Here we are again.
In the midst of national crisis, there is nothing more the American public are pleading for than a president that is reflective of progression. In the time leading up to this year’s election, the ballot seemed to be filled with diversity and hope, yet we’ve reached an edge that rings all too familiar.
From initial advocacy for bright-eyed candidates such as Andrew Yang, Beto O’Rourke, Tulsi Gabbard, Cory Booker, and fallen-once-more Bernie Sanders, we are left with merely candidates that don’t even resemble the progressive movement. After numerous debates and opportunities for Progressive candidates to show their brilliance, we are faced with the grey pits of our anticipation: the plights of leadership that will come from either President Donald Trump and former Vice President Joe Biden.
With the presidential general election approaching in less than a week, these are the two names that will be prominent on the ballot, as though two black bulges rising out of the paper. I imagine the question to rise in the back of everyone’s throat and remain stuck between their teeth: How did we get here? Far too often, we reach this same end, granting the presidency to men who cannot show us the future, but merely reiterate what history has already shown us: American democracy refuses to escape the influence of old white men.
It is this same partisanship that was warned against by the same men responsible for the fallibility in the founding of this nation: in his Farewell Address, George Washington urged the nation to deter from “hyper-partisanship,” and other members of the Founding Fathers remained persistent in warning against a nation built on political infighting.
Despite their requests, America has developed an egregious and seemingly irreversible two-party system. In 2016, less than 6 percent of American voters opted from voting for either Hillary Clinton or President Donald Trump. The choice to vote third-party has been immensely stigmatized in this upcoming election with the internet trends #SettleforBiden and #BlueNoMatterWho rising to prominence on social media.
There is harm in convincing voters to stay within the typical realm of red or blue this voting season because it not only discourages people from voting for their ideal candidate, but it also imagines them as the problem with the state for actively choosing to not support candidates they do not deem capable to lead America. Regardless of promising figures such as Howie Hawkins and Angela Walker appearing on the ballot for the Green Party, there is an elevated push to vote for the same men we condemned at the beginning of the campaign season.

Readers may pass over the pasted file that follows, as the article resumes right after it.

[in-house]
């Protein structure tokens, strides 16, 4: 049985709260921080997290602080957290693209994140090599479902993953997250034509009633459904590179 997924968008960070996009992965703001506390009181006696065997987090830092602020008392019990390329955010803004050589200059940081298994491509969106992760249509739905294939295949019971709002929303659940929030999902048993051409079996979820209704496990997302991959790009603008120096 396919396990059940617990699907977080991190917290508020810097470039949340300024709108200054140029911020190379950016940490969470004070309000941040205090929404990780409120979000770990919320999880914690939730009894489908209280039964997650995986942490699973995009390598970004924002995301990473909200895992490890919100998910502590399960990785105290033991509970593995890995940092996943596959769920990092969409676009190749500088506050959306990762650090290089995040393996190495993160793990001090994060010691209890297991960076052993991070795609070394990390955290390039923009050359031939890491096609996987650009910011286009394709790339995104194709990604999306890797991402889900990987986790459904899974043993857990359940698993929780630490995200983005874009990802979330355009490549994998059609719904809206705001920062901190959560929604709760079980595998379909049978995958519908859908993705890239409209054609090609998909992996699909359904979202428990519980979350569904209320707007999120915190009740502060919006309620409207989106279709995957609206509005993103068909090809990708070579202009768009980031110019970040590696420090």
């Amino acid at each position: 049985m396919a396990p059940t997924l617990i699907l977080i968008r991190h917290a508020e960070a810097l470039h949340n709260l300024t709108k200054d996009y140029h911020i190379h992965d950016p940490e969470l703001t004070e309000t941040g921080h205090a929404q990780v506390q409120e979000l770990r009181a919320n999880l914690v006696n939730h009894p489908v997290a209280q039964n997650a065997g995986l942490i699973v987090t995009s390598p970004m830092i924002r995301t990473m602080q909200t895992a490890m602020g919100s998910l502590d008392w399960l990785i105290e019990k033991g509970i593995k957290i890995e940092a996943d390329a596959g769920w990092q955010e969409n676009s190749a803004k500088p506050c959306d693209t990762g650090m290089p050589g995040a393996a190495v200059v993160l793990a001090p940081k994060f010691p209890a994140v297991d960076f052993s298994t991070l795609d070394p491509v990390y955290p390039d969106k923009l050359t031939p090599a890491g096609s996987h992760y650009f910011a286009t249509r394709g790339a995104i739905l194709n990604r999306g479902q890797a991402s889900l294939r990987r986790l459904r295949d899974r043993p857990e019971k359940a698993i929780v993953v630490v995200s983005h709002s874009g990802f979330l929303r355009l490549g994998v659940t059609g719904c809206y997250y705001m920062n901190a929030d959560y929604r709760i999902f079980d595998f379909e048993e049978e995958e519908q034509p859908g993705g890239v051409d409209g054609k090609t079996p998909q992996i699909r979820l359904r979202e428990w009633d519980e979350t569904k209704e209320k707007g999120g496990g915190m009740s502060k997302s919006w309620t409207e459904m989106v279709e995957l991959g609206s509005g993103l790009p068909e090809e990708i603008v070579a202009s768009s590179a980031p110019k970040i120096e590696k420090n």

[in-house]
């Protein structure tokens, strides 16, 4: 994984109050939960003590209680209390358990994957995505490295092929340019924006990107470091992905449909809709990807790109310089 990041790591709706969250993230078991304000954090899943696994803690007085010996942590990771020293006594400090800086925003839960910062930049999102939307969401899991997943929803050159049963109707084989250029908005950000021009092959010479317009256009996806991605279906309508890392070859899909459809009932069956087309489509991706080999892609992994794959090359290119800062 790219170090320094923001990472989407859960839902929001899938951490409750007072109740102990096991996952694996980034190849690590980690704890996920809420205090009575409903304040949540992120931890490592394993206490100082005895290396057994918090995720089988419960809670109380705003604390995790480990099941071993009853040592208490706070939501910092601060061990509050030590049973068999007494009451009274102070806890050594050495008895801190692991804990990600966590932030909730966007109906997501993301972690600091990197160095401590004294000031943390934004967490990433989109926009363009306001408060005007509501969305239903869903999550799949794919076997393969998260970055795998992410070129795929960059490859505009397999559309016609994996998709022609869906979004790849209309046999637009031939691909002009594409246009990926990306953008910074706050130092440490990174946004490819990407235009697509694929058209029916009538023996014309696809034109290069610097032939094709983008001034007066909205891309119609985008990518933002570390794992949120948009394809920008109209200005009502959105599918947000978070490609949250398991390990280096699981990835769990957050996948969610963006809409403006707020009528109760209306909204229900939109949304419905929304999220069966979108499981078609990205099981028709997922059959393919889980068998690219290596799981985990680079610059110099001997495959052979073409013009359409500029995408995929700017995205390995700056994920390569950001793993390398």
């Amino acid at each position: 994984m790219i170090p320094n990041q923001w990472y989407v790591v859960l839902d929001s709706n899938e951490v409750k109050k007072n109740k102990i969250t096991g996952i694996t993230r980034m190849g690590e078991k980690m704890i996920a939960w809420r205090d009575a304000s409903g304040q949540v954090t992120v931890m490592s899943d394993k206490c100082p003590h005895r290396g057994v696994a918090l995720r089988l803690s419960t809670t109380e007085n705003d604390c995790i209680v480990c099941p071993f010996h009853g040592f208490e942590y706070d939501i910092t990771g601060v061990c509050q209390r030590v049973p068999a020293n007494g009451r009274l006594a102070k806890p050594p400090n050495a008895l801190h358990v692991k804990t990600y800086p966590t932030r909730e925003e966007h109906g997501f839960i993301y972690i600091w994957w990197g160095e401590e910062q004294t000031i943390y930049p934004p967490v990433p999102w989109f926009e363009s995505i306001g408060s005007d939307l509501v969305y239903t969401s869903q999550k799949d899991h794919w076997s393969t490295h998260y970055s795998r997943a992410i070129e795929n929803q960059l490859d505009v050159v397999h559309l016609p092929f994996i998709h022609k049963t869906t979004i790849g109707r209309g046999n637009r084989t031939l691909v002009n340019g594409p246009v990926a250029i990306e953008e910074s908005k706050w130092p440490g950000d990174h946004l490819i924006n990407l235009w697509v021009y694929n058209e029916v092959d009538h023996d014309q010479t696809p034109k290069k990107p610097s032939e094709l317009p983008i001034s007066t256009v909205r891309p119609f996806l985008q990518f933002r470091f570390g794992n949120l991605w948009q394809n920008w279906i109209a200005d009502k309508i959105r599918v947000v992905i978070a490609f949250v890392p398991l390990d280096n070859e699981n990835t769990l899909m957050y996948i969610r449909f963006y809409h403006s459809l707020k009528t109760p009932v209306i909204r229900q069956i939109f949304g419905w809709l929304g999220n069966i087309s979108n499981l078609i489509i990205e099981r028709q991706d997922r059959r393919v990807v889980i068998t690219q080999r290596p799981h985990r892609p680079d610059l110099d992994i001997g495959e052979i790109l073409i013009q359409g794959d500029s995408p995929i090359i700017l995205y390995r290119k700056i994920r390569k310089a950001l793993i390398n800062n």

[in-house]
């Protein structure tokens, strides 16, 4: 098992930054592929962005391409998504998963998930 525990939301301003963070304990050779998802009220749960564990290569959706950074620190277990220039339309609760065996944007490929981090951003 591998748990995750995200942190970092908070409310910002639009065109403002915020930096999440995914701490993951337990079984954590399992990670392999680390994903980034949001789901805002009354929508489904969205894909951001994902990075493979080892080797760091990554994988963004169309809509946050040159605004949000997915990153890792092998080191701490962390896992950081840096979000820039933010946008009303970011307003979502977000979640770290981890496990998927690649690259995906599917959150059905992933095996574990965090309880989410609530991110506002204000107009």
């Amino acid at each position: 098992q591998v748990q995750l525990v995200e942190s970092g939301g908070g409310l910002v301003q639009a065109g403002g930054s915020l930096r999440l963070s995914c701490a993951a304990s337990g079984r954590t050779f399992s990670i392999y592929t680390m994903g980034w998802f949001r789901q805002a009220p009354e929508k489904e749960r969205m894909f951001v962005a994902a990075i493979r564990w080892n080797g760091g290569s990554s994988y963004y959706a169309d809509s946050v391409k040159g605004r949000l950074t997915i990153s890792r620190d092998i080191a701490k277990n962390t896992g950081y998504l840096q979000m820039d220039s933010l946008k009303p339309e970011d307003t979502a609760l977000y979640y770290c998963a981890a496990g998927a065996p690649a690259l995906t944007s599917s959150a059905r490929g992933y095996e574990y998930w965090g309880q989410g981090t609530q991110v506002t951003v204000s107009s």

How it started How it’s going pic.twitter.com/CKtKcyZ9aG— Settle for Biden (@SettleForBiden) October 10, 2020
This need to run parallel to the status quo is a dangerous one, and one that unintentionally absolves our democracy as it is of any guilt and faults the individual voter for using their vote as they see fit.
It is nearly as though people have chosen to wash their eyes of Tara Reade’s allegations against Biden and the countless other women who have come forth and attested to the uncomfortable atmosphere they have felt while being around him. It is as though people have forgotten of the mass deportations executed under the Obama administration. It is as though people are neglecting that in 2002, Biden voted in favor of using force in Iraq. Yet, exactly on time, we champion him as the “better choice,” without questioning who reaps the benefits of his election, if it is granted to him.
There is a quote by Dr. Martin Luther King that reads: “I have almost reached the regrettable conclusion that the Negro’s great stumbling block in his stride toward freedom is not… the Ku Klux Klanner, but the white moderate, who is more devoted to ‘order’ than to justice,” and I nearly stumble when reading it in the context of this election.
We acknowledge bigotry on Trump like his day coat, yet we neglect that far too often, we allow men who wear imperialism and the armor of order over humanity to triumph. When we allow ourselves to fall back into the “lesser of two evils” mentality, we forget what we are striving for. The nation is in danger of stagnation and peril regardless of which direction we vote in. On both sides, we are staring into the eyes of men with moderate policy that does not reflect the ideals we sought to take beyond this election.
Elections in America should not have to be caught in a binary system. Let us take this experience at hand and realize the fallibility in the misconstrued concepts it has forced us to adapt. We know this feeling all too well, of being close to achieving true democracy yet remaining confined by a system that was not meant to permit progress.
The hardest pill to swallow is remembering our hands sweating over ballots in the primaries, imagining American democracy as a gem, thinking this is the year we will get it right. We didn’t. This does not have to mean the end, though. Take this moment and know that American democracy should be more than the illusion of choice. Our votes should matter. Let it be through this one that we learn to no longer leave it with the men who perpetuate our demise.